STEP 3: With one of us standing by the outboard to guide the cable and prevent it from hanging up on other cables or wires, we pulled the rack-and-pinion unit and steering cable out through the rigging tube. This completed the removal of the old mechanical steering system.
STEP 4: Using the back mounting plate for the new helm, we marked the helm cutout and mounting bolt holes with a pencil. In our case, we had to enlarge the helm cutout to accommodate the larger BayStar hydraulic helm. We accomplished this quickly by using a RotoZip power tool with a cutting blade and smoothing any rough edges on the aluminum dash with a file. After enlarging and cleaning up the main hole, we drilled three new boltholes with a 3/8-inch drill bit.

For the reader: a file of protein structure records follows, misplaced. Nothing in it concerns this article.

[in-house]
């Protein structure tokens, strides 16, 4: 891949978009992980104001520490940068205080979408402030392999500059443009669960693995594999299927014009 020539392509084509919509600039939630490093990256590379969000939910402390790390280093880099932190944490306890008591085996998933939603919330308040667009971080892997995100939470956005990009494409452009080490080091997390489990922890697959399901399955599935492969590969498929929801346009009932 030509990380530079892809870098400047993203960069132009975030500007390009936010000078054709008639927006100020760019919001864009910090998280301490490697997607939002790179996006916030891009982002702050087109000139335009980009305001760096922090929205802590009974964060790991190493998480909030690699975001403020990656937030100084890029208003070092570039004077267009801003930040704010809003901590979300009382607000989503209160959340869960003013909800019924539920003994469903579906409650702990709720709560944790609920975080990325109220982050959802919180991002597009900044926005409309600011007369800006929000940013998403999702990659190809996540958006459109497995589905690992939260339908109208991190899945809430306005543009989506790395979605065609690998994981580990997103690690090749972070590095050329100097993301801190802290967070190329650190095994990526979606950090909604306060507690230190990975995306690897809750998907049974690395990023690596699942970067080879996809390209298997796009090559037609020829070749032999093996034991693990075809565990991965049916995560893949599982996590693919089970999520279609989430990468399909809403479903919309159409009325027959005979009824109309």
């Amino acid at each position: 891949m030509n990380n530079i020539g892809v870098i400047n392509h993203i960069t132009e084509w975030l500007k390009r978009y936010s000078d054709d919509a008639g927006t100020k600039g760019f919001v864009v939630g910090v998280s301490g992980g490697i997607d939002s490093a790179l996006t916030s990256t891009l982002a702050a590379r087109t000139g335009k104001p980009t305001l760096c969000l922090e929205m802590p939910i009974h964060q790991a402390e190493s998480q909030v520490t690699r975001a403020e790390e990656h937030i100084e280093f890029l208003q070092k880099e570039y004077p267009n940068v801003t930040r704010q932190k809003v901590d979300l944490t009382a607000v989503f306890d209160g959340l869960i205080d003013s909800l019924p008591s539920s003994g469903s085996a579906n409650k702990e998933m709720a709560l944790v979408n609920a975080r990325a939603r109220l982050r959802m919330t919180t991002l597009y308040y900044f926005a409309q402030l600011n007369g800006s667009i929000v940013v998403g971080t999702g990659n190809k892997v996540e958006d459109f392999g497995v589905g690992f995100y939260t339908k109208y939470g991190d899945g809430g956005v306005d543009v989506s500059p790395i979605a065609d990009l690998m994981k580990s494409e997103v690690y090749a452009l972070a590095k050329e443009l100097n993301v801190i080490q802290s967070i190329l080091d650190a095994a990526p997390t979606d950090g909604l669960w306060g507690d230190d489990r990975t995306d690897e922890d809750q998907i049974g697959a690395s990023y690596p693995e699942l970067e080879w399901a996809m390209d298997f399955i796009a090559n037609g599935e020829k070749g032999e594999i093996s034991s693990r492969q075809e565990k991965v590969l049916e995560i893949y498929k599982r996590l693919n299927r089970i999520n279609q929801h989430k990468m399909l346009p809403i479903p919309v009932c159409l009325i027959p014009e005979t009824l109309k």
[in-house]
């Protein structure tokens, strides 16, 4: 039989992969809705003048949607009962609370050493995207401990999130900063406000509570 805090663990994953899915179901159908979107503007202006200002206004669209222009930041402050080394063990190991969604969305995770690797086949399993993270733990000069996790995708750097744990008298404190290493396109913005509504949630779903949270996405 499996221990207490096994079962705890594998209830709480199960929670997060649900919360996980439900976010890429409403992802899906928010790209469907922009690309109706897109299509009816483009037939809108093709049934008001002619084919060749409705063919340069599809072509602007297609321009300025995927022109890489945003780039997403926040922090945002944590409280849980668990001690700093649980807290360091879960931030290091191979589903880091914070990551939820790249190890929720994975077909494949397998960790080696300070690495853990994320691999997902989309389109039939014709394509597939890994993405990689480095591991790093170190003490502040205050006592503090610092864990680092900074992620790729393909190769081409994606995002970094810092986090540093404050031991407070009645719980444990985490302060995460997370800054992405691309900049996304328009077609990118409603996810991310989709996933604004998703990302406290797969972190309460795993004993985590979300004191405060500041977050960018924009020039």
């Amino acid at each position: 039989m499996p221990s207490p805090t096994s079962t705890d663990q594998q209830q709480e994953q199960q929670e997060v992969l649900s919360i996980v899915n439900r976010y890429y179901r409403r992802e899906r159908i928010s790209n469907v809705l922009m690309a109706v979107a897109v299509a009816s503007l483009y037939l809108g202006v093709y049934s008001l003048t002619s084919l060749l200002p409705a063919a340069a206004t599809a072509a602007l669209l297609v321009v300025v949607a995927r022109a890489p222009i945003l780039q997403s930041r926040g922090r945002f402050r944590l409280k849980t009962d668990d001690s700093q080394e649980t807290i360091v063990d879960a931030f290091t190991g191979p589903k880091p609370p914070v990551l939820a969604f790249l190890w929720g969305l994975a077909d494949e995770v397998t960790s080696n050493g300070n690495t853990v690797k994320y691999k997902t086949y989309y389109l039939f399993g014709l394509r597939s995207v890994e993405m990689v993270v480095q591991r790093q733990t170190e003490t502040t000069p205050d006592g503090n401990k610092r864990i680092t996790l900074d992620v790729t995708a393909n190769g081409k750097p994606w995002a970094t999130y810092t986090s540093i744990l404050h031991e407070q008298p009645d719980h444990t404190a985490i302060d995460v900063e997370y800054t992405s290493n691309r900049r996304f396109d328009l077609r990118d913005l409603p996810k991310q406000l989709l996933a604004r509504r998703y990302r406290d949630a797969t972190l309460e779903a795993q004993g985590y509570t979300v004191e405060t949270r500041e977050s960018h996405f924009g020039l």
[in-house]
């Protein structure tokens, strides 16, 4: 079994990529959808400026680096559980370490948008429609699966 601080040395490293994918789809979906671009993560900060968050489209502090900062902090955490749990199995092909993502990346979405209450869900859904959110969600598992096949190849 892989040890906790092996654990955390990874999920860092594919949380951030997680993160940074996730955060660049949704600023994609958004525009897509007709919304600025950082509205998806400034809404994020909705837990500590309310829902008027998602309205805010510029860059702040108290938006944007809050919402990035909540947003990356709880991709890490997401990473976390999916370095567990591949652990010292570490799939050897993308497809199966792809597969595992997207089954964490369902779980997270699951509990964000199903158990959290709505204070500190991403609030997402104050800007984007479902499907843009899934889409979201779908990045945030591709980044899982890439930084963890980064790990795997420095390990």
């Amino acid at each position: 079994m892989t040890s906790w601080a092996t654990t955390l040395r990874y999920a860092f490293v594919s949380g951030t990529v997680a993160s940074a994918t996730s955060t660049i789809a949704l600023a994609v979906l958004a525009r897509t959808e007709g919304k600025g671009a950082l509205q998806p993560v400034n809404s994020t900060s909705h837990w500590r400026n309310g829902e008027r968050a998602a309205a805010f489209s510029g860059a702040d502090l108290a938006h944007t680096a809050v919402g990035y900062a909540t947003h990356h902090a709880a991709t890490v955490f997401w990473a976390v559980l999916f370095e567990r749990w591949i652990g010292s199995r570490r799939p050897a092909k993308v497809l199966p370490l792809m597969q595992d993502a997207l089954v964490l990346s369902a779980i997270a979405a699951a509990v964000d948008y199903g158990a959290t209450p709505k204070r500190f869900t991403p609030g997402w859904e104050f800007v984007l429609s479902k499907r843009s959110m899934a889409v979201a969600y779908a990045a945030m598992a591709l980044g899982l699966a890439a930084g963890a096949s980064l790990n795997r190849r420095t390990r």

STEP 5: Placing the back-mount plate onto the rear of the helm, we inserted the helm through the front of the dash — making sure it was pushed all the way in and seated firmly against the dash. Using a torque wrench with a 1/2-inch socket, we tightened the three nuts on the rear of the helm to a maximum of 15 ft.-lbs.
STEP 6: We finished the helm installation by mounting the port and starboard elbow fittings on the back of the helm. Use Loctite or another pipe sealant (no tape sealers) only on the threads that will be inserted into the helm. No pipe sealant should be used on the compression fittings at the helm or the cylinder. After hand tightening the elbow fittings, we then turned them an additional 11/2 to 21/2 turns (depending on the desired fitting orientation) with a 5/8-inch wrench.